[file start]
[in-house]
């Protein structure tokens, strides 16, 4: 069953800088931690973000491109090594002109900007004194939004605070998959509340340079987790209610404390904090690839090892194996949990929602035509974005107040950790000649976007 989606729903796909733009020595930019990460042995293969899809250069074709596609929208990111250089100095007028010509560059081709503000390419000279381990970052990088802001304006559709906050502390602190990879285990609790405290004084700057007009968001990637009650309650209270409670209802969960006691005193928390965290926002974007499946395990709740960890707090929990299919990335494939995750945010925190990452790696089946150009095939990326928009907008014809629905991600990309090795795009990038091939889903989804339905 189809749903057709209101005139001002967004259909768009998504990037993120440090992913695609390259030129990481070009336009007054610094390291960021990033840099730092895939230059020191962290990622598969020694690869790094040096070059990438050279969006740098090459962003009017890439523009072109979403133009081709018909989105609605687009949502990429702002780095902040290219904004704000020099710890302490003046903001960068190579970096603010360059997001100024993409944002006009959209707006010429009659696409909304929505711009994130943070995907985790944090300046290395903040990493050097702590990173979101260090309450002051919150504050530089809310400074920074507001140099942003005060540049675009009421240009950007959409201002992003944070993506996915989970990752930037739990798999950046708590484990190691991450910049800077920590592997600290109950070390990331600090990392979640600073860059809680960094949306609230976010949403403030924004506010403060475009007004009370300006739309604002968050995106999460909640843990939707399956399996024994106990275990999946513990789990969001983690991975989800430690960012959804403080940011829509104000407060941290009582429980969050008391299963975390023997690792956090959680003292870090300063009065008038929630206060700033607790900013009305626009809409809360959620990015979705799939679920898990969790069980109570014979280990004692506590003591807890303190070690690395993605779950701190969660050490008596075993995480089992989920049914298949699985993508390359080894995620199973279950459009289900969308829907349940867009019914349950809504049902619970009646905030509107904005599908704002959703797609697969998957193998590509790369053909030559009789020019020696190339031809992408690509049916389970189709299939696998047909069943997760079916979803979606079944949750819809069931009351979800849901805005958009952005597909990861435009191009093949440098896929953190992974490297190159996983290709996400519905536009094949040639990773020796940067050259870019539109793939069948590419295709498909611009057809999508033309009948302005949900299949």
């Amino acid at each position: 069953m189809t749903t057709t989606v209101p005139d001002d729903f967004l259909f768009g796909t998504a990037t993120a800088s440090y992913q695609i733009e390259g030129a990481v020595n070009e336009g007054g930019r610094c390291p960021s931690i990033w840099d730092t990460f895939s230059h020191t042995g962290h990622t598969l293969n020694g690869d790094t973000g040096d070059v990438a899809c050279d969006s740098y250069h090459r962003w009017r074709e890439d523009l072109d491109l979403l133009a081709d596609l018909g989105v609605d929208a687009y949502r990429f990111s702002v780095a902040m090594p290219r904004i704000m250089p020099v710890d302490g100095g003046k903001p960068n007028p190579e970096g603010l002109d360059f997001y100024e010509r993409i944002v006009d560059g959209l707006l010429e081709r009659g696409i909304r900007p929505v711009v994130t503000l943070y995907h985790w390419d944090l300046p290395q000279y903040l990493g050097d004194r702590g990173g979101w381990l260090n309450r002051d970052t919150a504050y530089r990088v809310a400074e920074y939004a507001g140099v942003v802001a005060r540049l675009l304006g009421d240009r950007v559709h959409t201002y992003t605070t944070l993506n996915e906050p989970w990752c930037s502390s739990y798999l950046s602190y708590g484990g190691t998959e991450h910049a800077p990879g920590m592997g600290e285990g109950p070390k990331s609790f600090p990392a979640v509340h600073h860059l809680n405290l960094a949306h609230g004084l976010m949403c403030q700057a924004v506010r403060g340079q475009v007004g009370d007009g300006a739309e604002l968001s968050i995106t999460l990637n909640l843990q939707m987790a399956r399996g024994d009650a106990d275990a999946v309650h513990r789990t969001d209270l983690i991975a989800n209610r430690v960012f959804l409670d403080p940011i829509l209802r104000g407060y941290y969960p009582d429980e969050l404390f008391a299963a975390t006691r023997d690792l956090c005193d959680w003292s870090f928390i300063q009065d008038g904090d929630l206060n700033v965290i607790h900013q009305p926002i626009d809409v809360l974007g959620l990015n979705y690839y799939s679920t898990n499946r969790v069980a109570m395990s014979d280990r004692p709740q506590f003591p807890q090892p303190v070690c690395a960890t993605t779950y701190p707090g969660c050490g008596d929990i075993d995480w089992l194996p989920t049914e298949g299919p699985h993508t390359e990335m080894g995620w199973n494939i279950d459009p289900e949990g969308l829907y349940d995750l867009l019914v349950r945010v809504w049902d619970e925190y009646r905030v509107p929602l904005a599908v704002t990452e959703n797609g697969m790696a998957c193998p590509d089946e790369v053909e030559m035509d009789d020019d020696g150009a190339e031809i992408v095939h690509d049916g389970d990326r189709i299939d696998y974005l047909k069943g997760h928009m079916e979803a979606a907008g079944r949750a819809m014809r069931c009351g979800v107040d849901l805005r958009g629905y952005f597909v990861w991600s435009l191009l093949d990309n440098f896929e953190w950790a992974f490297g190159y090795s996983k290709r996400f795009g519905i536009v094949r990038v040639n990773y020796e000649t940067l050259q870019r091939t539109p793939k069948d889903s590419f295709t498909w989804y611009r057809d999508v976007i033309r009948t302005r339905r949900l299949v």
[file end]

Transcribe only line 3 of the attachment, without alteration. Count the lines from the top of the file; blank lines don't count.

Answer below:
């Amino acid at each position: 069953m189809t749903t057709t989606v209101p005139d001002d729903f967004l259909f768009g796909t998504a990037t993120a800088s440090y992913q695609i733009e390259g030129a990481v020595n070009e336009g007054g930019r610094c390291p960021s931690i990033w840099d730092t990460f895939s230059h020191t042995g962290h990622t598969l293969n020694g690869d790094t973000g040096d070059v990438a899809c050279d969006s740098y250069h090459r962003w009017r074709e890439d523009l072109d491109l979403l133009a081709d596609l018909g989105v609605d929208a687009y949502r990429f990111s702002v780095a902040m090594p290219r904004i704000m250089p020099v710890d302490g100095g003046k903001p960068n007028p190579e970096g603010l002109d360059f997001y100024e010509r993409i944002v006009d560059g959209l707006l010429e081709r009659g696409i909304r900007p929505v711009v994130t503000l943070y995907h985790w390419d944090l300046p290395q000279y903040l990493g050097d004194r702590g990173g979101w381990l260090n309450r002051d970052t919150a504050y530089r990088v809310a400074e920074y939004a507001g140099v942003v802001a005060r540049l675009l304006g009421d240009r950007v559709h959409t201002y992003t605070t944070l993506n996915e906050p989970w990752c930037s502390s739990y798999l950046s602190y708590g484990g190691t998959e991450h910049a800077p990879g920590m592997g600290e285990g109950p070390k990331s609790f600090p990392a979640v509340h600073h860059l809680n405290l960094a949306h609230g004084l976010m949403c403030q700057a924004v506010r403060g340079q475009v007004g009370d007009g300006a739309e604002l968001s968050i995106t999460l990637n909640l843990q939707m987790a399956r399996g024994d009650a106990d275990a999946v309650h513990r789990t969001d209270l983690i991975a989800n209610r430690v960012f959804l409670d403080p940011i829509l209802r104000g407060y941290y969960p009582d429980e969050l404390f008391a299963a975390t006691r023997d690792l956090c005193d959680w003292s870090f928390i300063q009065d008038g904090d929630l206060n700033v965290i607790h900013q009305p926002i626009d809409v809360l974007g959620l990015n979705y690839y799939s679920t898990n499946r969790v069980a109570m395990s014979d280990r004692p709740q506590f003591p807890q090892p303190v070690c690395a960890t993605t779950y701190p707090g969660c050490g008596d929990i075993d995480w089992l194996p989920t049914e298949g299919p699985h993508t390359e990335m080894g995620w199973n494939i279950d459009p289900e949990g969308l829907y349940d995750l867009l019914v349950r945010v809504w049902d619970e925190y009646r905030v509107p929602l904005a599908v704002t990452e959703n797609g697969m790696a998957c193998p590509d089946e790369v053909e030559m035509d009789d020019d020696g150009a190339e031809i992408v095939h690509d049916g389970d990326r189709i299939d696998y974005l047909k069943g997760h928009m079916e979803a979606a907008g079944r949750a819809m014809r069931c009351g979800v107040d849901l805005r958009g629905y952005f597909v990861w991600s435009l191009l093949d990309n440098f896929e953190w950790a992974f490297g190159y090795s996983k290709r996400f795009g519905i536009v094949r990038v040639n990773y020796e000649t940067l050259q870019r091939t539109p793939k069948d889903s590419f295709t498909w989804y611009r057809d999508v976007i033309r009948t302005r339905r949900l299949v």